A team of Cedars-Sinai researchers, led by Michelle S. Keller, MPH, have received $2 million from the Patient-Centered Outcomes Research Institute to study effective methods for physicians to discuss opioid use in chronic pain patients.
Many current studies look at prescription drug claims to measure results, but this study will use a combination of patient surveys, consumer advocates, addiction specialist and primary care providers to evaluate the most effective ways to communicate with chronic pain patients. Over the course of a year, the study will test two communication strategies with educational materials and digital alerts.
"More people die of drug overdoses in the U.S. than car accidents or guns. This sobering statistic reveals a massive, nationwide epidemic of opioid addiction that is costing lives and money," said Brennan M. Spiegel, MD, director of Health Services Research at Cedars-Sinai. "Our study will test whether we can use the electronic health record to disrupt how pain treatments are discussed and managed between patients and providers, with the goal of reducing inappropriate overuse of opioids."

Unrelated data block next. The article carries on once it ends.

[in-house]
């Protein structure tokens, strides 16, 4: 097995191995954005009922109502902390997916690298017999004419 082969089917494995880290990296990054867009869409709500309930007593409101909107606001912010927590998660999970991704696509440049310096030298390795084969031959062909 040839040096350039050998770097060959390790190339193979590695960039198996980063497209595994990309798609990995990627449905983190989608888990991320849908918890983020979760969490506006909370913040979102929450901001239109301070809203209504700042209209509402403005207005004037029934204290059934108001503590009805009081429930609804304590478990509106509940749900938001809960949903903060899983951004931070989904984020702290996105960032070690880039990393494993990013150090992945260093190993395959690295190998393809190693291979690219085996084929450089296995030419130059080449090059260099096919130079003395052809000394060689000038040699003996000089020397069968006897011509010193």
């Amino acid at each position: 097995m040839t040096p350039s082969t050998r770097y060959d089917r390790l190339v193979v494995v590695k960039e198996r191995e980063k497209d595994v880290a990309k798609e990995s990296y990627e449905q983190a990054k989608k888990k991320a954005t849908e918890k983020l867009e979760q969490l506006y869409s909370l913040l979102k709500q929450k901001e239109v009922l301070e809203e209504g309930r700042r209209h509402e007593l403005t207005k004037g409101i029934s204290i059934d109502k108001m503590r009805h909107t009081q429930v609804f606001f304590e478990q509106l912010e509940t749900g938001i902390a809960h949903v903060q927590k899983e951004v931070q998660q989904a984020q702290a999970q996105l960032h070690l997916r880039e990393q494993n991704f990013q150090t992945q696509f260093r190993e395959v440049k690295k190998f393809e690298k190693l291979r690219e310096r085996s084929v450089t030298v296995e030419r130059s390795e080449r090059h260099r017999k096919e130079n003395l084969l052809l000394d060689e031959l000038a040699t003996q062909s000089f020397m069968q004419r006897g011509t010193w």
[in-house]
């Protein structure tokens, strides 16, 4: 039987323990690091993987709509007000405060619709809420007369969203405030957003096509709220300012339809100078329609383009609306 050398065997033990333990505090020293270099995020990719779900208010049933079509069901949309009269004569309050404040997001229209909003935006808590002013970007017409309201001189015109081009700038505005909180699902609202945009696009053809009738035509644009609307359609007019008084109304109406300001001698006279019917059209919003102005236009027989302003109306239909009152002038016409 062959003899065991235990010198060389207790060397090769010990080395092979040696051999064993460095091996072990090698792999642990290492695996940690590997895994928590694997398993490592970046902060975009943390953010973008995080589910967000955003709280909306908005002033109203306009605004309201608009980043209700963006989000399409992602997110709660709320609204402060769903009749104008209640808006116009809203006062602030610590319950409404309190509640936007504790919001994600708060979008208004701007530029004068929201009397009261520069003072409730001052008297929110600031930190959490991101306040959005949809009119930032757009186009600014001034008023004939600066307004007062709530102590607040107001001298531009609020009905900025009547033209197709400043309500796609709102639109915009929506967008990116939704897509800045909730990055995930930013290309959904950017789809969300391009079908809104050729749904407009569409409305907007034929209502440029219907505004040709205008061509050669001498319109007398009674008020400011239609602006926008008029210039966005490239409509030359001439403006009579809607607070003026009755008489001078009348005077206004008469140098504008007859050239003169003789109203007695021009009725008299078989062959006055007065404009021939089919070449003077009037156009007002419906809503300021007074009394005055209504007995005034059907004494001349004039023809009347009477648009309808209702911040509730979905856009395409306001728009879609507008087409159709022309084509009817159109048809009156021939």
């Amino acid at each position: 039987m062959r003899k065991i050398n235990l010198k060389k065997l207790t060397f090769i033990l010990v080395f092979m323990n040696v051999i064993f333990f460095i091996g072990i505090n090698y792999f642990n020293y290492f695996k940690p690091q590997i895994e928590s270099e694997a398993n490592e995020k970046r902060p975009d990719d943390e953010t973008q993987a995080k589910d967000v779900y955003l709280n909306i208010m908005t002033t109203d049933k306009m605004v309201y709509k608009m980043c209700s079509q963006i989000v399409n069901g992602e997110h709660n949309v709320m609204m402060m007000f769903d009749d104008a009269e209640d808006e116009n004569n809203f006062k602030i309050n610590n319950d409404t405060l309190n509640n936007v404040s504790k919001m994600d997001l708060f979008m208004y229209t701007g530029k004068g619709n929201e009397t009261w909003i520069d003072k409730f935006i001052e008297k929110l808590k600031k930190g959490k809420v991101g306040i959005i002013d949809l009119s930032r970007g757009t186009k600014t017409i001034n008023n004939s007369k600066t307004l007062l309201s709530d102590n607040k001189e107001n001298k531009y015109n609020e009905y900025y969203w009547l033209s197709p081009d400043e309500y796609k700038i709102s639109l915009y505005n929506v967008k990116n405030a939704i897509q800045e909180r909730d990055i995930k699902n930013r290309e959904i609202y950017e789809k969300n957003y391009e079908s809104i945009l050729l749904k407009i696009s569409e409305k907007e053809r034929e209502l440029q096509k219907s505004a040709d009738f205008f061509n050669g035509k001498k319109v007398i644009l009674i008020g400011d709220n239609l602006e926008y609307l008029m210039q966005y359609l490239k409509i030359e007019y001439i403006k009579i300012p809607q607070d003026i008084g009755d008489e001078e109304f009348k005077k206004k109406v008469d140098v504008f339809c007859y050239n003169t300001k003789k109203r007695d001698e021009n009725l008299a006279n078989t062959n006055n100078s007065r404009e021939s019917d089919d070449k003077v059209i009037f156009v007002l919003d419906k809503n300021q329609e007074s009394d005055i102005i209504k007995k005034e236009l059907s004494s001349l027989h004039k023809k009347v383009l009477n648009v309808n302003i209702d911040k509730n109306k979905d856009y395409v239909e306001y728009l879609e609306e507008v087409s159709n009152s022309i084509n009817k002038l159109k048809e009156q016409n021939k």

The study will establish a baseline by surveying participants a month prior to measure quality of life, overall health, pain levels and their reports on communication with their primary care physician. Electronic medical records and pharmaceutical claims will allow researchers to measure pain medication use.
"Incorporating patients' perspectives into the study design ensures that the findings will be relevant to real people in general medical practices, and not just some highly selected sample," said Itai Danovitch, MD, MBA, director of addiction psychiatry at Cedars-Sinai. "The focus on assessing 'quality of life' means that the study will extend beyond evaluating symptoms and will tell us whether the interventions impact health in a way that patients themselves find meaningful."